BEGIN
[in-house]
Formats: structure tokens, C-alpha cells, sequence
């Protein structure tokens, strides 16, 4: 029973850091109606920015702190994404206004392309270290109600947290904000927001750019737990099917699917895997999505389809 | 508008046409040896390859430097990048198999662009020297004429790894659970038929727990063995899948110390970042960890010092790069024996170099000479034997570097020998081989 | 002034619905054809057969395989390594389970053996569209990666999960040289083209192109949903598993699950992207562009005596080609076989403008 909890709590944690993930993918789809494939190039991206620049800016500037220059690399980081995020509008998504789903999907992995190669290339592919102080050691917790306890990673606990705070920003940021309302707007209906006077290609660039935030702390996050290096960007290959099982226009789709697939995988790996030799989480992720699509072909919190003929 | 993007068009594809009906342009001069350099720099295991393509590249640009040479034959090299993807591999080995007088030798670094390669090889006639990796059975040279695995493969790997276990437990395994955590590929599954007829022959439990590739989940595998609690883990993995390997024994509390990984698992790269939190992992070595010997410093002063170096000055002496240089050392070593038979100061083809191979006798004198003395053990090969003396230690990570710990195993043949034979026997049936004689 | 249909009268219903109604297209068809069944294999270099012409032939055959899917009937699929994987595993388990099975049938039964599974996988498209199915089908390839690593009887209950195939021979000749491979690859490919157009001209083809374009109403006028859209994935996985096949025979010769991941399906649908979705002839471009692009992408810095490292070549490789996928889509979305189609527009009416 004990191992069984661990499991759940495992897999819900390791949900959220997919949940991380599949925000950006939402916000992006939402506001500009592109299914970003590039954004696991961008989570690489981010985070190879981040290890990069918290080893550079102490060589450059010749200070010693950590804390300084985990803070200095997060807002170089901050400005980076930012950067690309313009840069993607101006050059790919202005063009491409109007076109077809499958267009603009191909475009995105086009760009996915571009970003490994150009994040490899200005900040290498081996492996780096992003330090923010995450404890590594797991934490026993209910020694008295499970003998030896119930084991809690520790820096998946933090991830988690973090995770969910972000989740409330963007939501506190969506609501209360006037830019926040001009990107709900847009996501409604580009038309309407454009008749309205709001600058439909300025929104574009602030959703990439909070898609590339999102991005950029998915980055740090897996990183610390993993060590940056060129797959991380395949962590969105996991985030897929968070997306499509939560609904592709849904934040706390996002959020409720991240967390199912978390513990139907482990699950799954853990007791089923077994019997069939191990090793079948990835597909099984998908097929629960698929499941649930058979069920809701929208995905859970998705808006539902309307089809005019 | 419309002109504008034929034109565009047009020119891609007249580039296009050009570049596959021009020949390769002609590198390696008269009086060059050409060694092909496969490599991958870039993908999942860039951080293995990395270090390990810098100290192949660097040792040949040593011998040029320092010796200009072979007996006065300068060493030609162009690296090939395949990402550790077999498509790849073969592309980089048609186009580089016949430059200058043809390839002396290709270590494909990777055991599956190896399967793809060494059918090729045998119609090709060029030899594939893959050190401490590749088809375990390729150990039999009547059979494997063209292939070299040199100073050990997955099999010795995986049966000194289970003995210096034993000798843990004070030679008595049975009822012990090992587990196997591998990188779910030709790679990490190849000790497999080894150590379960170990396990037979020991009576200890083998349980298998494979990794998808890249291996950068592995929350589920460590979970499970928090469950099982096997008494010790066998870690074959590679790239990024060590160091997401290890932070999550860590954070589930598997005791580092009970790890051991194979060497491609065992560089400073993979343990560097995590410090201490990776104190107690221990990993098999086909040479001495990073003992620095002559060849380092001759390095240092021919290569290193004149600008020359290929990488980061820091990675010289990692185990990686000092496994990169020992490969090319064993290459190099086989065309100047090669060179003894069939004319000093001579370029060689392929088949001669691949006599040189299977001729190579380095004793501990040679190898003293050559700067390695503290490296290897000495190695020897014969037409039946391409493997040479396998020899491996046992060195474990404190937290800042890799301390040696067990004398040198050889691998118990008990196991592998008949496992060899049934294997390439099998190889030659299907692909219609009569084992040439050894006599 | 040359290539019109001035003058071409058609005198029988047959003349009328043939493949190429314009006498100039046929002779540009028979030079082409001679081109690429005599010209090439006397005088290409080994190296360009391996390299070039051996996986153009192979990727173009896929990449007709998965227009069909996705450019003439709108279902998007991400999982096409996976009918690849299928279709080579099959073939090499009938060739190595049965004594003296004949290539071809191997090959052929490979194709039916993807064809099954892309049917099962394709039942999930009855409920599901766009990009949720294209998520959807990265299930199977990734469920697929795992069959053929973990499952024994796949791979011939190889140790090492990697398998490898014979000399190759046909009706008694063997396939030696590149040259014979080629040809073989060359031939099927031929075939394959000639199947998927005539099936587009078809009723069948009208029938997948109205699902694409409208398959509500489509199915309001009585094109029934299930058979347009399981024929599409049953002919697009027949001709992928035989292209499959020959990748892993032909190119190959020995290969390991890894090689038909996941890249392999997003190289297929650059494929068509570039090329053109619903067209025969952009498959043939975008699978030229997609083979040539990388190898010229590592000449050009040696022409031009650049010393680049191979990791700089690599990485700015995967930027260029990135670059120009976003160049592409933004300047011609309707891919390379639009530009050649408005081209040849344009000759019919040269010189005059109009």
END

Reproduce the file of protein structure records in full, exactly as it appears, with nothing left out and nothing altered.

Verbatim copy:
[in-house]
Formats: structure tokens, C-alpha cells, sequence
């Protein structure tokens, strides 16, 4: 029973850091109606920015702190994404206004392309270290109600947290904000927001750019737990099917699917895997999505389809 | 508008046409040896390859430097990048198999662009020297004429790894659970038929727990063995899948110390970042960890010092790069024996170099000479034997570097020998081989 | 002034619905054809057969395989390594389970053996569209990666999960040289083209192109949903598993699950992207562009005596080609076989403008 909890709590944690993930993918789809494939190039991206620049800016500037220059690399980081995020509008998504789903999907992995190669290339592919102080050691917790306890990673606990705070920003940021309302707007209906006077290609660039935030702390996050290096960007290959099982226009789709697939995988790996030799989480992720699509072909919190003929 | 993007068009594809009906342009001069350099720099295991393509590249640009040479034959090299993807591999080995007088030798670094390669090889006639990796059975040279695995493969790997276990437990395994955590590929599954007829022959439990590739989940595998609690883990993995390997024994509390990984698992790269939190992992070595010997410093002063170096000055002496240089050392070593038979100061083809191979006798004198003395053990090969003396230690990570710990195993043949034979026997049936004689 | 249909009268219903109604297209068809069944294999270099012409032939055959899917009937699929994987595993388990099975049938039964599974996988498209199915089908390839690593009887209950195939021979000749491979690859490919157009001209083809374009109403006028859209994935996985096949025979010769991941399906649908979705002839471009692009992408810095490292070549490789996928889509979305189609527009009416 004990191992069984661990499991759940495992897999819900390791949900959220997919949940991380599949925000950006939402916000992006939402506001500009592109299914970003590039954004696991961008989570690489981010985070190879981040290890990069918290080893550079102490060589450059010749200070010693950590804390300084985990803070200095997060807002170089901050400005980076930012950067690309313009840069993607101006050059790919202005063009491409109007076109077809499958267009603009191909475009995105086009760009996915571009970003490994150009994040490899200005900040290498081996492996780096992003330090923010995450404890590594797991934490026993209910020694008295499970003998030896119930084991809690520790820096998946933090991830988690973090995770969910972000989740409330963007939501506190969506609501209360006037830019926040001009990107709900847009996501409604580009038309309407454009008749309205709001600058439909300025929104574009602030959703990439909070898609590339999102991005950029998915980055740090897996990183610390993993060590940056060129797959991380395949962590969105996991985030897929968070997306499509939560609904592709849904934040706390996002959020409720991240967390199912978390513990139907482990699950799954853990007791089923077994019997069939191990090793079948990835597909099984998908097929629960698929499941649930058979069920809701929208995905859970998705808006539902309307089809005019 | 419309002109504008034929034109565009047009020119891609007249580039296009050009570049596959021009020949390769002609590198390696008269009086060059050409060694092909496969490599991958870039993908999942860039951080293995990395270090390990810098100290192949660097040792040949040593011998040029320092010796200009072979007996006065300068060493030609162009690296090939395949990402550790077999498509790849073969592309980089048609186009580089016949430059200058043809390839002396290709270590494909990777055991599956190896399967793809060494059918090729045998119609090709060029030899594939893959050190401490590749088809375990390729150990039999009547059979494997063209292939070299040199100073050990997955099999010795995986049966000194289970003995210096034993000798843990004070030679008595049975009822012990090992587990196997591998990188779910030709790679990490190849000790497999080894150590379960170990396990037979020991009576200890083998349980298998494979990794998808890249291996950068592995929350589920460590979970499970928090469950099982096997008494010790066998870690074959590679790239990024060590160091997401290890932070999550860590954070589930598997005791580092009970790890051991194979060497491609065992560089400073993979343990560097995590410090201490990776104190107690221990990993098999086909040479001495990073003992620095002559060849380092001759390095240092021919290569290193004149600008020359290929990488980061820091990675010289990692185990990686000092496994990169020992490969090319064993290459190099086989065309100047090669060179003894069939004319000093001579370029060689392929088949001669691949006599040189299977001729190579380095004793501990040679190898003293050559700067390695503290490296290897000495190695020897014969037409039946391409493997040479396998020899491996046992060195474990404190937290800042890799301390040696067990004398040198050889691998118990008990196991592998008949496992060899049934294997390439099998190889030659299907692909219609009569084992040439050894006599 | 040359290539019109001035003058071409058609005198029988047959003349009328043939493949190429314009006498100039046929002779540009028979030079082409001679081109690429005599010209090439006397005088290409080994190296360009391996390299070039051996996986153009192979990727173009896929990449007709998965227009069909996705450019003439709108279902998007991400999982096409996976009918690849299928279709080579099959073939090499009938060739190595049965004594003296004949290539071809191997090959052929490979194709039916993807064809099954892309049917099962394709039942999930009855409920599901766009990009949720294209998520959807990265299930199977990734469920697929795992069959053929973990499952024994796949791979011939190889140790090492990697398998490898014979000399190759046909009706008694063997396939030696590149040259014979080629040809073989060359031939099927031929075939394959000639199947998927005539099936587009078809009723069948009208029938997948109205699902694409409208398959509500489509199915309001009585094109029934299930058979347009399981024929599409049953002919697009027949001709992928035989292209499959020959990748892993032909190119190959020995290969390991890894090689038909996941890249392999997003190289297929650059494929068509570039090329053109619903067209025969952009498959043939975008699978030229997609083979040539990388190898010229590592000449050009040696022409031009650049010393680049191979990791700089690599990485700015995967930027260029990135670059120009976003160049592409933004300047011609309707891919390379639009530009050649408005081209040849344009000759019919040269010189005059109009």